Go to for some inspiration (and check out their Facebook site:

I also followed her link to Mike Daisey’s confronting approach to addressing global change, related to the dangers of corporatisation. Daisey, known for his monologue ‘If You See Something Say Something.’ has been called ‘pugnacious, funny and touching’ … and I agree with these references.Hearing Mike’s challenge brings up indignation and resistance in me.

My approach to anything that emotes fear, or anger within me (hearing of the overwhelming atrocities and indignities that we are exposed to daily across the media) is to come back to my core truth … that everything resides in love. Any response to anything … no matter how horrifying or terrifying … must come from my heart, from love. Every solution lies in love, not fear, not hatred, not war.

The following link will take you to his hour-long, no-holds-barred monologue, containing strong opinions and offensive language … that really challenged my thinking. If you are ready to be challenged about where you stand in the global picture of change , you may like to have a look.

What are your thoughts on how we … I … can contribute individually to global change?

The tipping point: when do you know it’s time to change?


Years ago, in another life, I listened to an audio tape discussing the process of undergoing change (it was probably related to trying to give up smoking!) Analogies were given related to the unendurable circumstances that ultimately lead to change. I can’t recall the author, but he gave the example of a young woman driving to a dinner engagement, along a winding road on a cold and stormy night, past a road accident. The car had run off the road into trees, and was very badly damaged, but the accident scene was well attended by emergency vehicles who were providing the necessary response to the seriously injured driver. The young woman decided not stop, knowing that her presence was unnecessary. It was a cold and wet night, there was nothing more she could do to help, so she decided to continue on her way to her dinner appointment in the warm car. There was nothing to be gained by her stopping, and a potential personal cost was involved (being out in the cold, wet night, and late for her appointment.)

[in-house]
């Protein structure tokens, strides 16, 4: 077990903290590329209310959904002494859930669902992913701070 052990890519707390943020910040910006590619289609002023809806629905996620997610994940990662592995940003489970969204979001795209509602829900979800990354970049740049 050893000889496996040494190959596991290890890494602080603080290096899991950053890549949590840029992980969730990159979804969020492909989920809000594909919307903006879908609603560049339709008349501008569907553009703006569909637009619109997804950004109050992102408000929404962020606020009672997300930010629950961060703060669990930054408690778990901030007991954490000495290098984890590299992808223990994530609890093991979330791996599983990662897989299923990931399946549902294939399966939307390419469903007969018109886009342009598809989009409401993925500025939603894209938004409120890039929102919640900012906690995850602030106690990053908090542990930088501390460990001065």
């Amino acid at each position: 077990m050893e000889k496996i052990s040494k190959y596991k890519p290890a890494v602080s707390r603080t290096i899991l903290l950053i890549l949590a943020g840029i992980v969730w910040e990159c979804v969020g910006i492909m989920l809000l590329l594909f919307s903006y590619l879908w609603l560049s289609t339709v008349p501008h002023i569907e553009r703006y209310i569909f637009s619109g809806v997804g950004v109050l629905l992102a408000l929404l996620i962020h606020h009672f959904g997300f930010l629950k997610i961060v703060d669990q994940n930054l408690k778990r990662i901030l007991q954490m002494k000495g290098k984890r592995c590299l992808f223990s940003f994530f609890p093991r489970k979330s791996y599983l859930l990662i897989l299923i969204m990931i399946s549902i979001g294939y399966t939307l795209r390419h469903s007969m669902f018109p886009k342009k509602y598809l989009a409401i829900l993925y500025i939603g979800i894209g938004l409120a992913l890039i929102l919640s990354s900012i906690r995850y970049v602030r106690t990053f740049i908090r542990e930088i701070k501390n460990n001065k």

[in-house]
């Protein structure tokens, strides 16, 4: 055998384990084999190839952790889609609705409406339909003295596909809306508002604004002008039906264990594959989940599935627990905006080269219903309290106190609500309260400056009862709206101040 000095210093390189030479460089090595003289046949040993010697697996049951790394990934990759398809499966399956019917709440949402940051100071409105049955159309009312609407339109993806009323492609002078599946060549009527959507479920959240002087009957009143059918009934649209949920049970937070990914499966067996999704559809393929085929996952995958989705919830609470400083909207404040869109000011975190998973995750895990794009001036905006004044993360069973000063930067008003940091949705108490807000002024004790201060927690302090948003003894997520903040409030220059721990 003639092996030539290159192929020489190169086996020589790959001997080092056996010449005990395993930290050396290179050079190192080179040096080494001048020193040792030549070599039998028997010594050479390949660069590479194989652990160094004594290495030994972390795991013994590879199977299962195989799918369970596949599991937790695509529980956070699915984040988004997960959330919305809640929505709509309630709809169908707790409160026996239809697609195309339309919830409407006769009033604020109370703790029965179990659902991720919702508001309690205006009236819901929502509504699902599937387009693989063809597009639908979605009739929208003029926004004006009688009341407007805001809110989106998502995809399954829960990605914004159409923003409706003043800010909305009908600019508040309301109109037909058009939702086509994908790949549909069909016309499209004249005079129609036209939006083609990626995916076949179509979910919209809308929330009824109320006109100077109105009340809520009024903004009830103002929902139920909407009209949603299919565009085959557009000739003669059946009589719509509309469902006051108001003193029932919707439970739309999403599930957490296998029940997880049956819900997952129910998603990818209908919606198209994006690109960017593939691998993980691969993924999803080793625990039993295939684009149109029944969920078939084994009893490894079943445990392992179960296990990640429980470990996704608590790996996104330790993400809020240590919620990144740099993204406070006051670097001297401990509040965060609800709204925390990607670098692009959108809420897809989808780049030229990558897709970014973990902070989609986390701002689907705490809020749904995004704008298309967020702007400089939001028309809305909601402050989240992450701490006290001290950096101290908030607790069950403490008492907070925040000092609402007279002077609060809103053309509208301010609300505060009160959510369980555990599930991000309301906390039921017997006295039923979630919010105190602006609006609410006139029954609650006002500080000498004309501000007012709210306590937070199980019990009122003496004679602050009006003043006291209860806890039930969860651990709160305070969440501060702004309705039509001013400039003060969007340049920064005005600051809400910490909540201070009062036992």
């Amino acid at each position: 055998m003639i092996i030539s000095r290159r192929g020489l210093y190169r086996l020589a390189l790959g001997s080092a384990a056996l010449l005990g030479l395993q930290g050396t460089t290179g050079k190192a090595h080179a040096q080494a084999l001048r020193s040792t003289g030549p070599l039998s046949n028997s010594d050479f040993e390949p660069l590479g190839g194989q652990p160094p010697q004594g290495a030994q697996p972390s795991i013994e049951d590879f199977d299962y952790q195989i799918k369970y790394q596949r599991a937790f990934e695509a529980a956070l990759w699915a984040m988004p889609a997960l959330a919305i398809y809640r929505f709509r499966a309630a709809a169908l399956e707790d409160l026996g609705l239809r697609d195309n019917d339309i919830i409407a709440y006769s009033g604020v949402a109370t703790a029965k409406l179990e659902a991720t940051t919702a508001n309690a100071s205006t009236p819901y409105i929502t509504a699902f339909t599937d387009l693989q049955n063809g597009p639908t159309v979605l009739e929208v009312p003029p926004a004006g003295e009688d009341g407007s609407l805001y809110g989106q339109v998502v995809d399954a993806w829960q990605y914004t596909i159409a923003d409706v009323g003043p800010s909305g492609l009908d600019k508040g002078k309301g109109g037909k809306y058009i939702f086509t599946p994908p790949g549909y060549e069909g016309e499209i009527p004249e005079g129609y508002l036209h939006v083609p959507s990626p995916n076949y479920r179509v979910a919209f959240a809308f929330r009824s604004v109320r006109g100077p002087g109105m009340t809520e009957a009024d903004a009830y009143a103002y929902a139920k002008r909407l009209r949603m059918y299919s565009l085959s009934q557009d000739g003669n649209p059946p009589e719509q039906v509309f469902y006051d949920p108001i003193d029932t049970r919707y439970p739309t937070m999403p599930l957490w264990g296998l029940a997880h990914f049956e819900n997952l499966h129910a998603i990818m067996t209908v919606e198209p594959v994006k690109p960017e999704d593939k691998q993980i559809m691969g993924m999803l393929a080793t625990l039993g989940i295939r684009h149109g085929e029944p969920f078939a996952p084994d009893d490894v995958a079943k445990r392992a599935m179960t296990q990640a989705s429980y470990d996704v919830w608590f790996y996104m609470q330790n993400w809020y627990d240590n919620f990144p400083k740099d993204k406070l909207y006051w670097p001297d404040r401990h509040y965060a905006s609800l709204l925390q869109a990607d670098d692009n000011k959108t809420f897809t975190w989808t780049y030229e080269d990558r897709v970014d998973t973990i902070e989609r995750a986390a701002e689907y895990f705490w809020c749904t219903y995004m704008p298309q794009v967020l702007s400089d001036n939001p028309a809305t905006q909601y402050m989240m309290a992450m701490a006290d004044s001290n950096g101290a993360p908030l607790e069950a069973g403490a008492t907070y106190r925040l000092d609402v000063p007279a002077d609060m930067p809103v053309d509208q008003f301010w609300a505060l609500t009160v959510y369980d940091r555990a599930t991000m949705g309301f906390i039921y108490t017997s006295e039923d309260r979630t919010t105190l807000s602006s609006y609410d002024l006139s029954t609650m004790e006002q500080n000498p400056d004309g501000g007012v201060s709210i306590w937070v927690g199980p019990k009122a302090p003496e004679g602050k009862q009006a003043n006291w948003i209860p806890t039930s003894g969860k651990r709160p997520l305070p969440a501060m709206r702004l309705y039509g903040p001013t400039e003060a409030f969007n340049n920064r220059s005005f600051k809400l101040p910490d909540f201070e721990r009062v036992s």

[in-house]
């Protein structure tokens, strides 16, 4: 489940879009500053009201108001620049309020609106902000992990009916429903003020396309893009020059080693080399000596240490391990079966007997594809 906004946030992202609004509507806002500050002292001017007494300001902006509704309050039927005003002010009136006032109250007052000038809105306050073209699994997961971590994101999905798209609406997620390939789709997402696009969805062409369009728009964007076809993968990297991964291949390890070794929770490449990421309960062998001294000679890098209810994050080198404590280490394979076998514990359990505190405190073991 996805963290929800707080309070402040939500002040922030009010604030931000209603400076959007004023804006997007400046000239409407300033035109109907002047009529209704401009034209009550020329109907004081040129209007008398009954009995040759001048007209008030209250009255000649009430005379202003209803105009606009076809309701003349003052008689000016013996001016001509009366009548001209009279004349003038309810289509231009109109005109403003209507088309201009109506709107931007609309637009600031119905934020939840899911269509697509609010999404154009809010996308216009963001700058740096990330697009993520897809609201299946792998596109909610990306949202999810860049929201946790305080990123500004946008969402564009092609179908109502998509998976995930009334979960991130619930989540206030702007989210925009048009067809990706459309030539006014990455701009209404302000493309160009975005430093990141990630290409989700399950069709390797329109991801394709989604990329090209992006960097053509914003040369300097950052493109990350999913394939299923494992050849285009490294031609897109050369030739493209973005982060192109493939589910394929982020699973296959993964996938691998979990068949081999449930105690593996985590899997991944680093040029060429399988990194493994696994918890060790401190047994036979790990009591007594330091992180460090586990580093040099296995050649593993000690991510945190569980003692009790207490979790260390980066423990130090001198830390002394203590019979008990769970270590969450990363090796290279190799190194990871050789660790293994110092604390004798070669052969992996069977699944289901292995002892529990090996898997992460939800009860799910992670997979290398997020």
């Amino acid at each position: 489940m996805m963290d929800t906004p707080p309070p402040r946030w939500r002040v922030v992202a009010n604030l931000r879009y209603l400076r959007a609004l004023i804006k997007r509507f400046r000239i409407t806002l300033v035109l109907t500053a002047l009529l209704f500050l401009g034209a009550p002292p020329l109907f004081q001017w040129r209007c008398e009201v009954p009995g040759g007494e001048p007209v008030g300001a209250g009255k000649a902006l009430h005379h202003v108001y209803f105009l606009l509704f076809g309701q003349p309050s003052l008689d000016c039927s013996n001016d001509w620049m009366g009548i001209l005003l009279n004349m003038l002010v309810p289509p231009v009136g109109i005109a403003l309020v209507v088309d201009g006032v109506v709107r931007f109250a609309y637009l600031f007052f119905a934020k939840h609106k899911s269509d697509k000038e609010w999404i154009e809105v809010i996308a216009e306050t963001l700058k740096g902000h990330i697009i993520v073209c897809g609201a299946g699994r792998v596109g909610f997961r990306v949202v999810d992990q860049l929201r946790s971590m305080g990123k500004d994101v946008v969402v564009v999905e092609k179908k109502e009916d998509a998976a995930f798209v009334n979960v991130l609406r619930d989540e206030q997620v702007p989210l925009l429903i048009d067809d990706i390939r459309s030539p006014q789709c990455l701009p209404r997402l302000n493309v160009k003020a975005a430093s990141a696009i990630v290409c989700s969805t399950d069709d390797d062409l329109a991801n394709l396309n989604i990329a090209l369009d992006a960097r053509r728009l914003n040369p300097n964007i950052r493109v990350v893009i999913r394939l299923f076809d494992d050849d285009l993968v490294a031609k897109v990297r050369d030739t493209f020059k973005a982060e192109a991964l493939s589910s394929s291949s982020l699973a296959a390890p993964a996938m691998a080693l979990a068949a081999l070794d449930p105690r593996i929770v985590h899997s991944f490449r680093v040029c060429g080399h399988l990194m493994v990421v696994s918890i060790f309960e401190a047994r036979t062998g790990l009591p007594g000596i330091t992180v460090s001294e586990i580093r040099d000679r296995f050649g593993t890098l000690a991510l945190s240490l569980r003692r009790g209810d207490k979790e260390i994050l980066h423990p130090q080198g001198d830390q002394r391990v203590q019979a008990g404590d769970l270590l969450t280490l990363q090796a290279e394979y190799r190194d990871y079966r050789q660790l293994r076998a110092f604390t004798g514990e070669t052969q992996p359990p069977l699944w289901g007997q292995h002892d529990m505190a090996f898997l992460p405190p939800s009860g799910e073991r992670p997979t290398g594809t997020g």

Change the circumstances. Same cold and stormy night, same dinner engagement, same accident, same emergency response, but this time as she passes, the young woman sees that the car that has run off the road belongs to her grandmother. This time the scales of personal gain and cost have swung. Even though all emergency response is being provided, and she might be late for her appointment, were she to continue past the accident, the personal cost to her would be unbearable. She will be late, cold, wet and uncomfortable, but the pain and cost of not knowing, coupled with the personal gain of needing to be with her grandmother, necessitates that she change her plans.

My own circumstances, and those of others who have shared with me their stories over the years have often reflected that same experience. We go about our business, responding automatically to the situations in our days, making mindless changes as required, until something causes us to alter the way we view and respond to our environment. Sometimes it is because we just become aware of the need for change, other times because we are tripped up, sometimes daily, by the same troublesome conditions, other times it’s because life throws a hard ball our way and knocks us totally off our perch. But whatever it is, we reach a critical point where we can no longer continue to ignore what is happening around us, and where we have to choose a new way forward – there comes a critical point where we have to change.

There are tipping point in our lives, where critical internal and external factors can act as catalysts to a previously unimagined future. These crises – “ … the instrument of transformation  …trouble that leads to crisis … if this disruption to order is unable to be accommodated within the existing social structure, there may arise the legitimation of a new order …” (A. Nelson, 1994) – call us to make choices and conscious changes in some of our most deeply rooted behaviours, and through this, an altered sense of self can emerge that holds promise for progression beyond previous barriers.

What have been your tipping points, and how have they altered your life?